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Little Axe Health Center News

The grand opening of the new clinic at Little Axe was a huge success. Our guest speakers were Absentee Shawnee Gov. George Blanchard and IHS Area Director Kevin Meeks. We were also blessed to hear the Shawnee language spoken by tribal elder Isaac Gibson, Sr. He opened up the grand opening with a prayer in his native language. We also had the Absentee Shawnee Tribal Veteran’s Association raise the flags and the Scissortail Drum group performing. Thank you to these two groups who made the day even more special. Other special guests were representatives from the AST Health Board of Directors, the Norman Police Departments, Nabholz Construction Company, BancFirst, Childers Architects, and ADG Project Management Group. We also had visitors from the tribe, local businesses, members from other tribes’ health programs, and the University of Oklahoma Health Sciences Center. Thank you to everyone who came out to make this day very special not only to the employees of the health program but to the Absentee Shawnee Tribe. 

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Afraid Of The Dentist?

Be careful not to avoid the dentist too much because, in my opinion, there is nothing worse than a toothache. The pain is so intense and noth-ing seems to make it go away . Some people have said “I would rather be in labor than have a severe toothache.” 

Fortunately, most toothaches can be prevented by visiting your dentist for regular check-ups. Unfortunately, many people wait until they have a severe toothache before going to the dentist. 

In my dental career, I have noticed that the two major reasons that most people avoid the dentist are finances and dental fears and phobias.
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Employee of the Month - Ms. Marla Throckmorton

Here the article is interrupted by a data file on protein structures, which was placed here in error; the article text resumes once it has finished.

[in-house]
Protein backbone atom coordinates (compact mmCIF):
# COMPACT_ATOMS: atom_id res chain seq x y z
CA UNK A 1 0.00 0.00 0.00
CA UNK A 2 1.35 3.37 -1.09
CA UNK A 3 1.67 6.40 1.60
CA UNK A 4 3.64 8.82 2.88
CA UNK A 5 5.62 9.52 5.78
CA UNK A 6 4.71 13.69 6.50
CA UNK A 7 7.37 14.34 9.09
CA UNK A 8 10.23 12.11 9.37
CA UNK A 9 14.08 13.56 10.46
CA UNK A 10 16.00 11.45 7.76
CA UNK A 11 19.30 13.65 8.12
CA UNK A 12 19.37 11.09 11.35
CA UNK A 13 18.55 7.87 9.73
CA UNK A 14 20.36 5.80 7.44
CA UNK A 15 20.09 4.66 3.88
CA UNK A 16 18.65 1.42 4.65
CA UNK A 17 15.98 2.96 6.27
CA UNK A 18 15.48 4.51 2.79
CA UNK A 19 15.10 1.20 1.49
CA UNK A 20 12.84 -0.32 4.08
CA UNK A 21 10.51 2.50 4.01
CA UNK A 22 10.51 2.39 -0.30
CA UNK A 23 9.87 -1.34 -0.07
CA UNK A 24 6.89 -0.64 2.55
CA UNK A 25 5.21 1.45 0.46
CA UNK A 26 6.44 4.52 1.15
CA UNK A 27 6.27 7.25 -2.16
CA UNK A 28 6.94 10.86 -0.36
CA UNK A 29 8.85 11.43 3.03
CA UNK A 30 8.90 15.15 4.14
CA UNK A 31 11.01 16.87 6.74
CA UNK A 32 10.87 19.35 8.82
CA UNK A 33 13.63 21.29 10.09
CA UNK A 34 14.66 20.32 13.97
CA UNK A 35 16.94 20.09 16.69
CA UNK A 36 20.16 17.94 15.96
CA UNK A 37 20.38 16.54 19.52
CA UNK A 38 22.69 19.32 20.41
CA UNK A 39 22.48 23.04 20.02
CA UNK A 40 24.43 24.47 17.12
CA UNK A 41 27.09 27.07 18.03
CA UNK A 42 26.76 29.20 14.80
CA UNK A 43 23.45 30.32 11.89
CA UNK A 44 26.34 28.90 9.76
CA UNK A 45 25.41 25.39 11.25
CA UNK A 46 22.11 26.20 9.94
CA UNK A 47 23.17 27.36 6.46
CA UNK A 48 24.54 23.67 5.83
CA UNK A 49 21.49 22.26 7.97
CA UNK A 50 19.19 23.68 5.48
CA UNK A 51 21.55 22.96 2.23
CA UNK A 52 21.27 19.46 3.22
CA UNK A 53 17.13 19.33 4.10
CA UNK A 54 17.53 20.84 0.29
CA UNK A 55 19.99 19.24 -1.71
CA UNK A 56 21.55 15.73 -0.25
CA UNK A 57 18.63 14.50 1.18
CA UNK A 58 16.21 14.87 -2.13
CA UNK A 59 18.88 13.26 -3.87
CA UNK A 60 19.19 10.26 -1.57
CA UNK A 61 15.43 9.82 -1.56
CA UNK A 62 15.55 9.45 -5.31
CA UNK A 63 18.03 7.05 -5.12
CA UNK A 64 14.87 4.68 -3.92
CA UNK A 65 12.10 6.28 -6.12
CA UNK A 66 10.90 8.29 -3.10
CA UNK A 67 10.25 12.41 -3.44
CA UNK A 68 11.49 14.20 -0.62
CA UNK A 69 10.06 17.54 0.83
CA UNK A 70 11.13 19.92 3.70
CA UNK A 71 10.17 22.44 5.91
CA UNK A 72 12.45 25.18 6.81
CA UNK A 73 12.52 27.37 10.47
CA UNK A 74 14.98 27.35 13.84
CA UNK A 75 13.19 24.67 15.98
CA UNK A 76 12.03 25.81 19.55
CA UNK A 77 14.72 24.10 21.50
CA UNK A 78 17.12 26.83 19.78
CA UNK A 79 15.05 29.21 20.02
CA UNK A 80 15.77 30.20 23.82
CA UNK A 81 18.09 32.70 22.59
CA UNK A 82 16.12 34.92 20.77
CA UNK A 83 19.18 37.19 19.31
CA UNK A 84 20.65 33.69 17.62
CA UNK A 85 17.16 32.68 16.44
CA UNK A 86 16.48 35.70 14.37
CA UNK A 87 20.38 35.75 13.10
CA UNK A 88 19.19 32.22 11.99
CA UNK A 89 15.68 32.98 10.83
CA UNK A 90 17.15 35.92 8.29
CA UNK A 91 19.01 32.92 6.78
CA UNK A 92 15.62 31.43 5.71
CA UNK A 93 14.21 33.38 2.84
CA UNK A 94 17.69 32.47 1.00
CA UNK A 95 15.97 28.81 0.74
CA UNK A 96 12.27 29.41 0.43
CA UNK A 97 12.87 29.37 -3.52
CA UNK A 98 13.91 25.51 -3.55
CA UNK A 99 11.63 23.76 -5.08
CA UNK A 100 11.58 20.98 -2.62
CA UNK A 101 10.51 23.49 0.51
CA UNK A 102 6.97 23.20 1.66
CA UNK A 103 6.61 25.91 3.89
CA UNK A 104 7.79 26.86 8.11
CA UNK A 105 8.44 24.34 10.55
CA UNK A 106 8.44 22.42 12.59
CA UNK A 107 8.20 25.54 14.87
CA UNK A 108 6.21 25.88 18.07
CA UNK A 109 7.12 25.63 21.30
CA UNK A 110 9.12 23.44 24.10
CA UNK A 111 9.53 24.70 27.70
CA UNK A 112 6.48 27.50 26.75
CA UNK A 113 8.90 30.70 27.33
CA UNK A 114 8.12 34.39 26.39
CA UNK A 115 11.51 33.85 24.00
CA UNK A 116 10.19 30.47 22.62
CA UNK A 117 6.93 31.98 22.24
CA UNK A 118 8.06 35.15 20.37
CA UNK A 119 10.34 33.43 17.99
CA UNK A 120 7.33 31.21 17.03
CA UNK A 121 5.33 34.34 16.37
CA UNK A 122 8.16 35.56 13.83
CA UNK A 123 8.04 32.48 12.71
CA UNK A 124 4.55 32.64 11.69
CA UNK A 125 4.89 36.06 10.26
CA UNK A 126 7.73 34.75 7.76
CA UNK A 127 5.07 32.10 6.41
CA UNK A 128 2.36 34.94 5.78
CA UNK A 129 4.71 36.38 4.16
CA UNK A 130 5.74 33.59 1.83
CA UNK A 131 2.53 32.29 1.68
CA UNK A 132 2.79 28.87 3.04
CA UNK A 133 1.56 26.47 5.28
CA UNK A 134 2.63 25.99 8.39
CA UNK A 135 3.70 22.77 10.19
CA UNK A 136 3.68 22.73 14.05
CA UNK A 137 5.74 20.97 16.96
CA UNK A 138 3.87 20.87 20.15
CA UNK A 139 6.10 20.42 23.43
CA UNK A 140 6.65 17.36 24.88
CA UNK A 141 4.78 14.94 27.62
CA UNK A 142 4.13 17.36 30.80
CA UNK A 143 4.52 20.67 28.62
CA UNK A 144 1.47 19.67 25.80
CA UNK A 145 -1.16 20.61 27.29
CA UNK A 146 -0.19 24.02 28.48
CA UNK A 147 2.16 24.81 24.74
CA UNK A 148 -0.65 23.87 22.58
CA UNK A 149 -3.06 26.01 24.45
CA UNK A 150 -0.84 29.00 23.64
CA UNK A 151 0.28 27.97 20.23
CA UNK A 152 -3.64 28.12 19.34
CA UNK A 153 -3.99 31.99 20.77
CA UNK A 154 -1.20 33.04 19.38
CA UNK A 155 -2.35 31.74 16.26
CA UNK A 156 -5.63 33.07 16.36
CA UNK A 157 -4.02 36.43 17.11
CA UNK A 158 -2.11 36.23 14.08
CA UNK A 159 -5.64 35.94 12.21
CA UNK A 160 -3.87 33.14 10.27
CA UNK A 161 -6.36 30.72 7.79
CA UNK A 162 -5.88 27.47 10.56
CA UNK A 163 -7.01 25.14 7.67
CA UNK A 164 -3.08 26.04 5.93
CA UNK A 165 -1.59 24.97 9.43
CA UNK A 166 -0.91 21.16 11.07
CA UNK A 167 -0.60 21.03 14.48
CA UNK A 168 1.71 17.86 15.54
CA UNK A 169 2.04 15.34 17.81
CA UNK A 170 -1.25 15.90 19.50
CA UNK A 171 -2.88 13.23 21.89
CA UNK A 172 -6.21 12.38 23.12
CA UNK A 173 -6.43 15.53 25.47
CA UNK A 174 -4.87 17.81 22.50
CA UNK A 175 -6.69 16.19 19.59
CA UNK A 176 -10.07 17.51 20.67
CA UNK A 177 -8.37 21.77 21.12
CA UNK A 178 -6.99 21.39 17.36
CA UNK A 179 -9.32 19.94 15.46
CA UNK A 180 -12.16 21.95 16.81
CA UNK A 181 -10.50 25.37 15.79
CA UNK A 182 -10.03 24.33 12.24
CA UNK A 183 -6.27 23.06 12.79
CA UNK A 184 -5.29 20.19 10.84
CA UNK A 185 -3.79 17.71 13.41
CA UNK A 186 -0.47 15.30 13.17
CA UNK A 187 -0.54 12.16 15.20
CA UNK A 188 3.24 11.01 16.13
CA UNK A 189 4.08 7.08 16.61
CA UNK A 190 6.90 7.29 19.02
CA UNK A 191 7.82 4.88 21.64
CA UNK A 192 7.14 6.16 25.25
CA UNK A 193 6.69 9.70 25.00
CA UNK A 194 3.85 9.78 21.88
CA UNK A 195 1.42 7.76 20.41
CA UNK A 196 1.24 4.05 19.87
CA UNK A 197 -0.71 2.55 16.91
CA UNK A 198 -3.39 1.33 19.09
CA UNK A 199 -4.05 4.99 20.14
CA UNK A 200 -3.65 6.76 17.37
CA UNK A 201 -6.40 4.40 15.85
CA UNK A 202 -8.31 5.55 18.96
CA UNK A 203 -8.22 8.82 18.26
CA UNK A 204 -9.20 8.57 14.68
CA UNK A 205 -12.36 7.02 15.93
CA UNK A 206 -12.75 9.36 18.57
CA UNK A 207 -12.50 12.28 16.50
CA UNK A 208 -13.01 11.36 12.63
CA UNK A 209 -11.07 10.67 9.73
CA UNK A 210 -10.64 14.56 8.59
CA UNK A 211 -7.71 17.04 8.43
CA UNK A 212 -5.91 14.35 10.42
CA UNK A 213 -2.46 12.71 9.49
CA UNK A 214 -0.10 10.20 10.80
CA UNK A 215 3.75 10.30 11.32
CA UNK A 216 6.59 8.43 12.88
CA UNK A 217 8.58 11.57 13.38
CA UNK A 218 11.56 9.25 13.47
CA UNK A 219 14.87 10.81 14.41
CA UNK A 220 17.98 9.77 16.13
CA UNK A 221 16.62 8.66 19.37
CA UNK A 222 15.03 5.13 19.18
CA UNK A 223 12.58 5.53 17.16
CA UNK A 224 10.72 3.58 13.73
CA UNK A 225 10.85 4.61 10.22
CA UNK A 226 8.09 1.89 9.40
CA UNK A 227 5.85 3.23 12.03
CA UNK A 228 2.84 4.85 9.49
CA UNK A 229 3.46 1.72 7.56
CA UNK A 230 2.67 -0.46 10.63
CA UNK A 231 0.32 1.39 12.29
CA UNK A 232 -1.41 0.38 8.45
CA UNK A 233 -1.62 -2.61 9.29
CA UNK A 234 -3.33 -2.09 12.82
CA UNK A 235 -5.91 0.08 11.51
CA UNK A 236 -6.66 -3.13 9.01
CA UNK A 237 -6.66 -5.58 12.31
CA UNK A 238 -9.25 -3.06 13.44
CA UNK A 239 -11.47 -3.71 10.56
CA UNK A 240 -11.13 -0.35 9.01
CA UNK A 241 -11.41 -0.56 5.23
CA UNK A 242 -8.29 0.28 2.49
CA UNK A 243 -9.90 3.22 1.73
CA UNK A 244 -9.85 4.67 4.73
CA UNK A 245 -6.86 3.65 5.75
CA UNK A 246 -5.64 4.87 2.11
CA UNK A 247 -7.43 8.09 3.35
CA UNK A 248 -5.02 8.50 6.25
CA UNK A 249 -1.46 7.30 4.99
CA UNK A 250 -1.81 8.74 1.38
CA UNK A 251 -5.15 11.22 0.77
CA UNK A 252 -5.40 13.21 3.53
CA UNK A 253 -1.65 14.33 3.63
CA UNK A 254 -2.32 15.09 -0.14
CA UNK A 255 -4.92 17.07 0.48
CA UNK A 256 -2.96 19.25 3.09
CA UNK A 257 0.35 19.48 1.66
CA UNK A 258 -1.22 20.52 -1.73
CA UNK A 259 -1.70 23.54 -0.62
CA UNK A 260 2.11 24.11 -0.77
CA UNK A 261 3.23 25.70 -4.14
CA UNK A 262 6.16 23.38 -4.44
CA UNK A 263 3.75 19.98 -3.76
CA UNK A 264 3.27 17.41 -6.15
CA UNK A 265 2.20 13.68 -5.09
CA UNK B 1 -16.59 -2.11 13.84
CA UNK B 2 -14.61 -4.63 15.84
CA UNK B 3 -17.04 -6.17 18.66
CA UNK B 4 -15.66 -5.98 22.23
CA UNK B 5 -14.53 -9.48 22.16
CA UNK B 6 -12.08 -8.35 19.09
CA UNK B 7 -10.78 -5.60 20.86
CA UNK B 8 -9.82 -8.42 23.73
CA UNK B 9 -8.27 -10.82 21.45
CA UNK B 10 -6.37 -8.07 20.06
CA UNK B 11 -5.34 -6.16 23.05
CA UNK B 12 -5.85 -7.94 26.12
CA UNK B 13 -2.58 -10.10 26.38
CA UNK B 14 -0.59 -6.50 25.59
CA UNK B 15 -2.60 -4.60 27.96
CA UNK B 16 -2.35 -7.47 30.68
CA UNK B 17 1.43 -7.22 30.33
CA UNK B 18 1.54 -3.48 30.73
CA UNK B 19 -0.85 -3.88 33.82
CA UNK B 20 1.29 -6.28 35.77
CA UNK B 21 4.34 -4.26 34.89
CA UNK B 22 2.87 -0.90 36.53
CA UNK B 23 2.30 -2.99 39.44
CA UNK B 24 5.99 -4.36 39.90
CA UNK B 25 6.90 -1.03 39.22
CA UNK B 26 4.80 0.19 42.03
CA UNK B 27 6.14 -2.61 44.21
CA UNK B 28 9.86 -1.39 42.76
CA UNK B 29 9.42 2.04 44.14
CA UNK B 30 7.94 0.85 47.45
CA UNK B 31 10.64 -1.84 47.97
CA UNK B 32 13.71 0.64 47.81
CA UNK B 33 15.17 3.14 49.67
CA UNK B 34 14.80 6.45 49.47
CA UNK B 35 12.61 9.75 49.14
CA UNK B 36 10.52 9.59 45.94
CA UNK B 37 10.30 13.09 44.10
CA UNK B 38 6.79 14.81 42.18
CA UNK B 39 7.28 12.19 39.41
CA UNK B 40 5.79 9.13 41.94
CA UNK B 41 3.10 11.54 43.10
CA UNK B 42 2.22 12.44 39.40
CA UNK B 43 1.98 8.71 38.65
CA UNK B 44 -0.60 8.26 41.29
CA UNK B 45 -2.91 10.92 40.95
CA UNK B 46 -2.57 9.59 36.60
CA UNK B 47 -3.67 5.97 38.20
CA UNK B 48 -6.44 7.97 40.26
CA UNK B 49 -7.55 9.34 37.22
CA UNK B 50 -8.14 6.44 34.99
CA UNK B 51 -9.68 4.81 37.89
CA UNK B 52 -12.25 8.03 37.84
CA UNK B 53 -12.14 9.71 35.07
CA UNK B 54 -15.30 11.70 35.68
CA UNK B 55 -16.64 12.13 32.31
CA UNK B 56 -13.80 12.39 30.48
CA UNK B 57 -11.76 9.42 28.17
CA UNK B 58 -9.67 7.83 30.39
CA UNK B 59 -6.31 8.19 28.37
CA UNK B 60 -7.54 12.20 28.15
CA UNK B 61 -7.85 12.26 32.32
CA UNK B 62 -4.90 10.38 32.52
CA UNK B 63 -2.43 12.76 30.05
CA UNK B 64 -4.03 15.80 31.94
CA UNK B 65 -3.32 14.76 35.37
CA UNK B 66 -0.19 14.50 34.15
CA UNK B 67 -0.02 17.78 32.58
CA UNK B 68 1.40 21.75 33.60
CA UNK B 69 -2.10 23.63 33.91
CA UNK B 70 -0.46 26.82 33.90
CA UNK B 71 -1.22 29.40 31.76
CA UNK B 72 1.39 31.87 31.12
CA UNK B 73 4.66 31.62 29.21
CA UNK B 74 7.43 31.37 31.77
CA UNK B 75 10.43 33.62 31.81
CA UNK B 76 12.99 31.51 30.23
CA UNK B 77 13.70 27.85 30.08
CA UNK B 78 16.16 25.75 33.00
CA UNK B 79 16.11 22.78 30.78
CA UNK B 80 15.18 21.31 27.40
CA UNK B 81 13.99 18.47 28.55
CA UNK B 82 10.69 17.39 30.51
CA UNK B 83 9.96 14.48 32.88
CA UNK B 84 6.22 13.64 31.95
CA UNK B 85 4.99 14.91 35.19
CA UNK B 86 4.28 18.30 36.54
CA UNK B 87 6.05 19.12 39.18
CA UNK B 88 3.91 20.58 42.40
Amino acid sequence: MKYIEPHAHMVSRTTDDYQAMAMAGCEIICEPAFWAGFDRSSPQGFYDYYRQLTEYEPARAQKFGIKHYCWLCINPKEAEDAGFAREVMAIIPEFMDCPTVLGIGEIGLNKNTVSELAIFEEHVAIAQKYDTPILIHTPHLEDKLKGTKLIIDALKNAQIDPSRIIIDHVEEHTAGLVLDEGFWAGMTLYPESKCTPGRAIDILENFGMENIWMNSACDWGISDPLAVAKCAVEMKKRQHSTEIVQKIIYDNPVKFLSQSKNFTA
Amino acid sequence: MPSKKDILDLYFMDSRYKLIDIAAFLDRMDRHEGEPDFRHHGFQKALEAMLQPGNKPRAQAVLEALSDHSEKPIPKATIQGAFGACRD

Employee of the Month - Ms. Marla Throckmorton - April 2012

Marla Throckmorton has served as the Clinic Administrator for the Shawnee Clinic. She has transformed the Clinic  into an outstanding model of how health care services can be delivered into an effective, caring and compassionate manner.   The number of patient visits have increased 100% over this time last year. She has been a leader in implementing the “Improving Patient Care (IPC)” model of care and as a result on February 14th, 2012, the AST Health System had been selected by the Indian Health Service to participate in this Program.  One of the very few tribal programs, nationwide, who have been selected.  She also serves as co-chairman of the “Customer Service Taskforce” and has been instrumental in the implementation of the Electronic Health Record (EHR) system for the AST Health System.   Marla displays outstanding leadership skills and is important part of our AST Health System management team.
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New clinic close to completion

The new clinic at Little Axe is nearing completion. The last of the touch up work is being completed and furniture and equipment are being delivered on a daily occurrence. There is a lot of activity at the new site and many new employees are being hired to staff the facility. The planned first day to start seeing patients will be Monday, April 30, 2012. Because of the need to move employees from the current location to the new clinic, the old clinic at Little Axe will close during the week of April 23-27th. This includes the pharmacy. So please plan accordingly with any refills. We will be moving all medications from the old clinic to the new clinic and pharmacy staff will be doing an inventory of the current medi-cations. All the pharmacy staff from Little Axe will be involved with the move. If you have medication to pick up, please make plans to pick it up before April 23rd. We will not be able to allow patients in the clinic during that week due to movers coming in and out moving supplies and employees from one building to another. During the closing of the old clinic, you will be able to call the Shawnee clinic for urgent care. Any chronic or follow-up appointments will be rescheduled for another time.